<
http://www.apec.org/apec/ministerial_statements/sectoral_ministerial/telecommunications/2005/anne
x_e.html
>

(last visited August 16, 2005).

68

See

International

Telecommunications Union @

<
http://www.itu.int/osg/spu/cybersecurity/presentations/session3_bueti.pdf
> (last visited August 16,
2005).

69

See

Spamlinks @

<
http://spamlinks.net/legal.htm
>

(last visited August 16, 2005).

70

15 U.S.C.A. Sect.7701 et seq. (2003).

71

Four major technological methods have been used to attempt to regulate spam: accept or white lists,
deny lists, filtering, and adding email

“postage” to each message. White lists entail maintaining a list
of permitted senders and excluding messages not from these permitted senders.
See

e.g.,
J

Bone,

“AT&T Aborts Plans to Block Email


(
October 22, 2
003)

MSNBC

@

(2006) 3:4
SCRIPT
-
ed


382

fraudulent or deceptive sender, subject or content information, dictionary attacks
72

and address harvesting
.
73

It also requires that the option to opt
-
out from future
mailings be provided in
spam email, that such requests are honored, and that sexually
explicit materials are clearly labeled as such.
74

Despite the Act’s creation of a private
right of action for internet service providers (ISPs),
75

the Act
pre
-
empts

most state
spam statutes, in wh
ole or at least in substantial part.
76

As such, it removes private






<
http://www.msnbc.msn.com/id/3341685/
>
. The second method, deny lists, uses rules to refuse
acceptance of communication from certain forbidden parties considered to be “bad actors.”
See

e.g.,
J
Waever,

“How to End Spam in the Futu
re”

(July 9, 2003)

MSNBC @

<
http://www.msnbc.msn.com/id/3078599/
>.

A third method uses filters based on neural networks or
Bayesian networks which are taught to distinguish spam from nonspam.

Ibid.


Th
e final method
involves imposing costs on senders of spam through “postage.” Postage comes in various forms


micropayments, “hashcash,” which extracts computational costs from senders through solving puzzles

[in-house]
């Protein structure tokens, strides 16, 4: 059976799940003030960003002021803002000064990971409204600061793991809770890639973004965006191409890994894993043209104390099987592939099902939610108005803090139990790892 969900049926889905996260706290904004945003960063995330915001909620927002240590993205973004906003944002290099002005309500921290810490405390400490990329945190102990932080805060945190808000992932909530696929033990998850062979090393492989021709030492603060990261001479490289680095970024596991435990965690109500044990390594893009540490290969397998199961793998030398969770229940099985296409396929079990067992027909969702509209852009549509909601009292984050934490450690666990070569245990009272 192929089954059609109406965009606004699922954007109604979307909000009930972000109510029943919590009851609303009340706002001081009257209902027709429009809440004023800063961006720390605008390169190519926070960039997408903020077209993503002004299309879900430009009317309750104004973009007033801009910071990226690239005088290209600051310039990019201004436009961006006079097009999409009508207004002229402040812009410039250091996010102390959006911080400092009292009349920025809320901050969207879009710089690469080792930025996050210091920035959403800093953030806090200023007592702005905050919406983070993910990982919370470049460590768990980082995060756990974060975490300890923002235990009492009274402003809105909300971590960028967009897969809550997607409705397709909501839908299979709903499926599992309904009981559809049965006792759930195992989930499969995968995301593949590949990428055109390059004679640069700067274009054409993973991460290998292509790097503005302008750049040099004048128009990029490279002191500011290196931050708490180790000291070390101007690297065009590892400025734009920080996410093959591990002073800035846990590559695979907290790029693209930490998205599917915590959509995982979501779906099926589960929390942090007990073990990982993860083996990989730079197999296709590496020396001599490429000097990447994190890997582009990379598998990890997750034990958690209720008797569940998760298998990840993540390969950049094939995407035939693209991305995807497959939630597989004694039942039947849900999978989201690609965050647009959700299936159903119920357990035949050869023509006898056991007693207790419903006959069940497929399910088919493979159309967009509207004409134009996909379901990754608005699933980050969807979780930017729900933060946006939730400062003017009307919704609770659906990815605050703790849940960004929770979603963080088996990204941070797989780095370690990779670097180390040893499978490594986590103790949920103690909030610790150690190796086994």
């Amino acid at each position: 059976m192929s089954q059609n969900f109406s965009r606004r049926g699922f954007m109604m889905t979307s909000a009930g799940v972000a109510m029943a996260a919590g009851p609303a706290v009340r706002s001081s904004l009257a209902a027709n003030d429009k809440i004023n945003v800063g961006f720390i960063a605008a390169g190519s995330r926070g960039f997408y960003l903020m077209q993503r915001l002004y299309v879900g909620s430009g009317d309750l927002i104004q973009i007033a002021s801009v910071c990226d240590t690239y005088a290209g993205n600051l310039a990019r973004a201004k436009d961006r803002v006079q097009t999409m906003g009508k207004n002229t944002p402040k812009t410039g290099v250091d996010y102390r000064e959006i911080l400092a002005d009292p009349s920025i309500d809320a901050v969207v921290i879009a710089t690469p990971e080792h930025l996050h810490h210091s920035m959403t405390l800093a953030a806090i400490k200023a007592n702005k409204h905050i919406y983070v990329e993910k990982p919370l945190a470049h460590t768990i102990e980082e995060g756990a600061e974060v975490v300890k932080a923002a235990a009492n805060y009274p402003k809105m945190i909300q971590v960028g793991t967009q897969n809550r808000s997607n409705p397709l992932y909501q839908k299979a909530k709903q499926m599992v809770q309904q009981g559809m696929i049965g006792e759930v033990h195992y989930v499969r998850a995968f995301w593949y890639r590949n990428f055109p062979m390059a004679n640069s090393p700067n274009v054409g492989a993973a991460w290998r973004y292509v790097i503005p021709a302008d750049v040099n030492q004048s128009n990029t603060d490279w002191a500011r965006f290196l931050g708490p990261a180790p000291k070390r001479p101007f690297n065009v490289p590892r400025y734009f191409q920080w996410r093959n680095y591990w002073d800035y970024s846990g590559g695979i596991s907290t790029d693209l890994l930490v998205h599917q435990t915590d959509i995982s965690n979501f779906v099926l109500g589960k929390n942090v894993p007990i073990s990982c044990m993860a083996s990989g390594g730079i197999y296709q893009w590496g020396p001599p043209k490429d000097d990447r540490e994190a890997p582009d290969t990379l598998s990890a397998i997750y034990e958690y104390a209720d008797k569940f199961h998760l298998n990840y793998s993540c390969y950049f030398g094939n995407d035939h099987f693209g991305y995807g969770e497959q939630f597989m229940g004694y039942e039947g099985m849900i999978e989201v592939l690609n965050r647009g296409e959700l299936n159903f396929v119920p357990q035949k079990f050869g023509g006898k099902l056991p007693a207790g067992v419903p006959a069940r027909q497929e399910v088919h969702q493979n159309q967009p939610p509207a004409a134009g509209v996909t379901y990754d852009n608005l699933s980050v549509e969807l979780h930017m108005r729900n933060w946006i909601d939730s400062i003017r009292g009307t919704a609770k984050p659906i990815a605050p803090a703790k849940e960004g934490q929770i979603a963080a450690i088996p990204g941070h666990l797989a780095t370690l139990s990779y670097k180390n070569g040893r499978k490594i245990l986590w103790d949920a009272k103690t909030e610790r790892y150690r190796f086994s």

that burn CPU cycles, and challenge
-
response m
odels, which require human attention time. Multiple
methods can also be used in tandem. Currently, no reliable system of micropayments exists.
See
,
e.g.,
W

Treese,

“Putting It Together: Where are the Micropayments”

(2003)

7

NetWorker

3, 15
-
17

@

<
http://de
livery.acm.org/10.1145/950000/940840/p15
-
treese.html?key1=940840&key2=4583595701&coll=GUIDE&dl=ACM&CFID=16535447&CFTOKE
N=93848377
>
. For a discussion of hashcash,
s
ee

e.g.,
A

Back
,

“Hashcash: A Denial of Service
Countermeasure”

(August 1, 2002) @

<
http://www.hashcash.org/hashcash.pdf
>
. In the context of
spam emails, the favored technological method of the moment is imposing a challenge
-
response model
on an unverified sender, such

as a Human Interactive P
roofs.

See

e.g.,
Carnegie Mellon, HIPs @

<
http://www.aladdin.cs.cmu.edu/hips/
>

(last visited May 3, 2006).
See

E

Hansen,

“Hotmail Tools Fight
War Against Spam”

(
May 8, 2003
)

ZDNet

@


http://news.zdnet.co.uk/business/legal/0,39020651,2134436,00.htm

.

72

Dictionary attacks are a type of attack where all possible combinations of passwords or randomly
generated email addresses
are used to attempt to gain access to a protected resource or an existing
email accounts.
See, e.g.,

Weboepedia

@


<
http://www.webopedia.com/TERM/D/dictionary_attack.html
>

(last visit
ed May 4, 2006).

73

15 U.S.C.A. Sect.7705 (2003).

74

Ibid.


75

15 U.S.C.A. Sect.7707(g) (2003).

76

States have begun to also regulate in this space, however state statutes which regulate the same type
of conduct as the CANSPAM Act were superseded by it. As of
December 2003, 31 states had laws
regulating the transmission of spam email. None of these statutes contained an outright ban on spam
email, but (1) restricted either the categories of recipients of spam email to those with a pre
-
existing
relationship wit
h the sender or to those who otherwise affirmatively consented to spam email or (2)
required clear labeling through a subj
ect line containing the letters

ADV: or an opt
-
out method in the
text of the spam to prevent future spam email from being sent to the
recipient. With a few exceptions,
these statutes were largely unenforced by state attorney generals and few suits were brought under
them by recipients until recently.
See

e.g.,
P

Roberts,

“Earthlink Wins $16 million in Spam Case


(
May 7, 2003
)
PC World

@ <
http://www.pcworld.com/news/article/0,aid,110627,00.asp
>
. Cases
making use of state level anti
-